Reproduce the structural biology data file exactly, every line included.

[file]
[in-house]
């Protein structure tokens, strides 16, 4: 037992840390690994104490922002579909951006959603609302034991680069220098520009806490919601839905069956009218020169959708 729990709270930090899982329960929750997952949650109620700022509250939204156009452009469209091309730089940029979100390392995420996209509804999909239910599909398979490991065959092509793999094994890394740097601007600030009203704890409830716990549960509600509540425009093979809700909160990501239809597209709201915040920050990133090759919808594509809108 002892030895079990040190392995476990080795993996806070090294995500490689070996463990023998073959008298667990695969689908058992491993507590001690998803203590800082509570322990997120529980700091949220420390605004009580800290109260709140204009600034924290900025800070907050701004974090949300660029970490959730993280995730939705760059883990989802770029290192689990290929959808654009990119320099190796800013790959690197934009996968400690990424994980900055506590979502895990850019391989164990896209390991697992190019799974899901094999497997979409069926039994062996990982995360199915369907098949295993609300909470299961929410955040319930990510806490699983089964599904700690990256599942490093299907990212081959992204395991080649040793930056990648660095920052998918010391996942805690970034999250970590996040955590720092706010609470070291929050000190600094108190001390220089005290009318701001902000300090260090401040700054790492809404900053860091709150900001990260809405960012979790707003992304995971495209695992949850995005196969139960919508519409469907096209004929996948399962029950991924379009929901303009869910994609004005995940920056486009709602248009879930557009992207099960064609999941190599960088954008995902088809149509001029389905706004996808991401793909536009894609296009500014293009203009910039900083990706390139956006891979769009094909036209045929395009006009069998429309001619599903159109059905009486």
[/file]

[in-house]
């Protein structure tokens, strides 16, 4: 037992840390690994104490922002579909951006959603609302034991680069220098520009806490919601839905069956009218020169959708 729990709270930090899982329960929750997952949650109620700022509250939204156009452009469209091309730089940029979100390392995420996209509804999909239910599909398979490991065959092509793999094994890394740097601007600030009203704890409830716990549960509600509540425009093979809700909160990501239809597209709201915040920050990133090759919808594509809108 002892030895079990040190392995476990080795993996806070090294995500490689070996463990023998073959008298667990695969689908058992491993507590001690998803203590800082509570322990997120529980700091949220420390605004009580800290109260709140204009600034924290900025800070907050701004974090949300660029970490959730993280995730939705760059883990989802770029290192689990290929959808654009990119320099190796800013790959690197934009996968400690990424994980900055506590979502895990850019391989164990896209390991697992190019799974899901094999497997979409069926039994062996990982995360199915369907098949295993609300909470299961929410955040319930990510806490699983089964599904700690990256599942490093299907990212081959992204395991080649040793930056990648660095920052998918010391996942805690970034999250970590996040955590720092706010609470070291929050000190600094108190001390220089005290009318701001902000300090260090401040700054790492809404900053860091709150900001990260809405960012979790707003992304995971495209695992949850995005196969139960919508519409469907096209004929996948399962029950991924379009929901303009869910994609004005995940920056486009709602248009879930557009992207099960064609999941190599960088954008995902088809149509001029389905706004996808991401793909536009894609296009500014293009203009910039900083990706390139956006891979769009094909036209045929395009006009069998429309001619599903159109059905009486």